Siberian Huskies are notorious for having a mind of their own. If they think they're being forced to do something they don't want to, they'll scream as if you're trying to kill them. They will howl in protest if they don't like even your most gentle commands and will shriek as if being tortured if you sternly rebuke them. They're not the best pets to take out in public if you don't like being embarrassed.
Learning how to train a Siberian Husky can be quite a challenge, due to their strong will and independent thinking. To train them properly, you will require a lot of persistence and patience.
Siberian Huskies are easily bored with repetitive tasks. They will be happy to obey you as long as there isn't something more interesting to distract them. If you're looking for your typical adoring "man's best friend" do-anything-for-you type dog, you've got the wrong breed here! Despite this, they do bond easily and loyally to their human owners, but in their own way.
Siberian Huskies also have some bad habits.
They like to wander off and steal food after digging a hole under the fence. The digging instinct is strong and that, together with a need for exercise and a natural curiosity, often leads them into mischief. You will need a strong, well sunk fence if you want to keep your Siberian Husky at home. They have a strong desire to run, so should never be left to run free without a leash, for their own safety. They can forget where home is and just run forever.
How to train a Siberian Husky is therefore a more subtle art. You cannot force them. You must manipulate them so they see you as their leader, their inspiration. The trick is teach them to perceive you as more important than them, without them knowing. The following is a sample of some everyday things you can do to achieve this.
To start with, teach the puppy his name. All instructions should begin with your dog's name, followed by the command. We all pay attention when we hear our name called.
Eat first, then feed your dog. When you play with your Siberian Husky, make sure you end up with possession of the object. Go through doors and passageways before your dog. Rite of passage is important to dogs. Don't allow your husky to sleep on the bed with you, at least not until you have trained him. You don't want him to perceive that he is your equal. If your dog is blocking your path, don't go around him - make him move out of your way instead.
You need to get your husky used to having your hands around his food bowl. Start by adding tasty treats while he is eating, then get to the point where you can remove the bowl while he is eating to add the treats.
You want to get your dog used to seeing you as dominant, but under conditions of trust. Gently put him down on his side or back and touch his ears, paws and so forth and give him a massage to make it enjoyable for him.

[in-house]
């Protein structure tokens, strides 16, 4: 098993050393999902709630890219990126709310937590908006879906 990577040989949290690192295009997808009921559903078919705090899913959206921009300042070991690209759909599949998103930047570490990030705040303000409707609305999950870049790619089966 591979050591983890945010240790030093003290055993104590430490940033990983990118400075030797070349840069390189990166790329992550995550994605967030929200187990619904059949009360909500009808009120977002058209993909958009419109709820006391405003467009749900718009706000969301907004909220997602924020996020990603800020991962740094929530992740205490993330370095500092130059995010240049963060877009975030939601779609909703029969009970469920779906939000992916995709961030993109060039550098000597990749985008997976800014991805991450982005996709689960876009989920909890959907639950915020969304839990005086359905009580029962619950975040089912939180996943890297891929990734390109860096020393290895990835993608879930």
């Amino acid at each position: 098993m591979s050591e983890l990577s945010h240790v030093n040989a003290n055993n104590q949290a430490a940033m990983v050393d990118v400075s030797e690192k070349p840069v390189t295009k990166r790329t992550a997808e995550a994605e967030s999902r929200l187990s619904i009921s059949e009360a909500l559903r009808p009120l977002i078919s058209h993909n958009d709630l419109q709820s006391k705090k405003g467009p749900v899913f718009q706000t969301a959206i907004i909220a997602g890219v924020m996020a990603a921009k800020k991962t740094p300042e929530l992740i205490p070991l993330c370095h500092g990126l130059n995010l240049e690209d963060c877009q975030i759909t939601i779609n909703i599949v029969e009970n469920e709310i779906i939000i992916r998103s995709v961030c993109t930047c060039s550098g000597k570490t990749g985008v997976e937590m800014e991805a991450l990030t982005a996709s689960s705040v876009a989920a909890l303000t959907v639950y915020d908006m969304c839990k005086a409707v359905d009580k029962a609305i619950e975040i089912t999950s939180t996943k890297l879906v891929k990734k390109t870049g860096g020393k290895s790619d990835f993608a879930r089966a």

It is better to use a harness instead of a collar and chain for your husky. Animals attack at the throat and jugular, so if you are trying to train a Siberian Husky by tugging on his neck, he will be too preoccupied with a sense of alarm and danger, to obey you.
There are many more ways how to train a Siberian Husky, but the above are good starting points for becoming your dog's friend. Remember that security and trust are important to a dog, so good training involves these two elements.
FAQ: Siberian Husky Training - Frequently Asked Questions
Many people receive a rude awakening after buying their first siberian husky dog. They look so cute as puppies ... and the thought of owning a husky has a kind of magic charm to it. But it isn't long before they discover that siberian huskies can be the most unreasonable, stubborn and embarrassing pets to own.
So how do you get them to behave? In this article, we will look at some of the most frequently asked questions about siberian husky behaviour.
How do I get my dog to respect my commands?
You cannot force a siberian husky to do anything. You must manipulate them so that they perceive you as more important than themselves and see you as their leader, without them even realizing it. It must become instinctive for your dog to want to obey you, not a choice. Your dog must see you as the dominant one, but under conditions of trust, not oppression.
So where is the best place to start?
From the very beginning, you should teach your puppy his name. We pay attention when we hear our name, so this is important. Every instruction you give it should include his name in the command.
What are some practical ways I can use to let him know who's boss?
Remember, you need to be subtle about it. Make sure that your dog becomes used to having your hands around his food bowl. This is the source of his nourishment and he must learn where it comes from. Start the process by adding a few tasty treats while he is eating, but move to the point where you can remove his bowl while he is eating in order to add those treats.
Whenever you play with your dog using an object, make sure you end up in possession of it. Another thing which is paramount to a dog is what is called "rite of passage". So make sure you go through doors and passageways before your him. If your dog is blocking your path, make him move out of the way and don't go around him. He must not perceive that he is your equal.
How can I get my siberian husky to trust me?
While you are doing all the above, remember to show him affection. It's not just about speaking harshly so he fears you. He must know you care. Dogs like to have their ears rubbed. Gently put him on his side or back and massage him by touching his ears, paws and so forth in a way that he enjoys.
How do I stop him wanting to escape when I take my dog for a walk?
A good idea is to use a dog harness instead of a collar. You have to understand how a dog thinks - and one thing they all have in common is that they understand the throat and jugular as being first objects of attack. So if you are trying to train your siberian husky by tugging at its neck, he will be too preoccupied with a sense of alarm and danger to be thinking about lovingly and trustingly obeying you.
There are many other strategies for siberian husky training, but the above are some good starting points for getting an otherwise independent and strong willed dog to be your best friend. Remember these two important words - trust and security. They mean a lot to your dog and should mean the same to you.
==>> Training a Siberian Husky doesn't have to be frustrating and embarrassing. For a complete guide, visit How to Train a Siberian Husky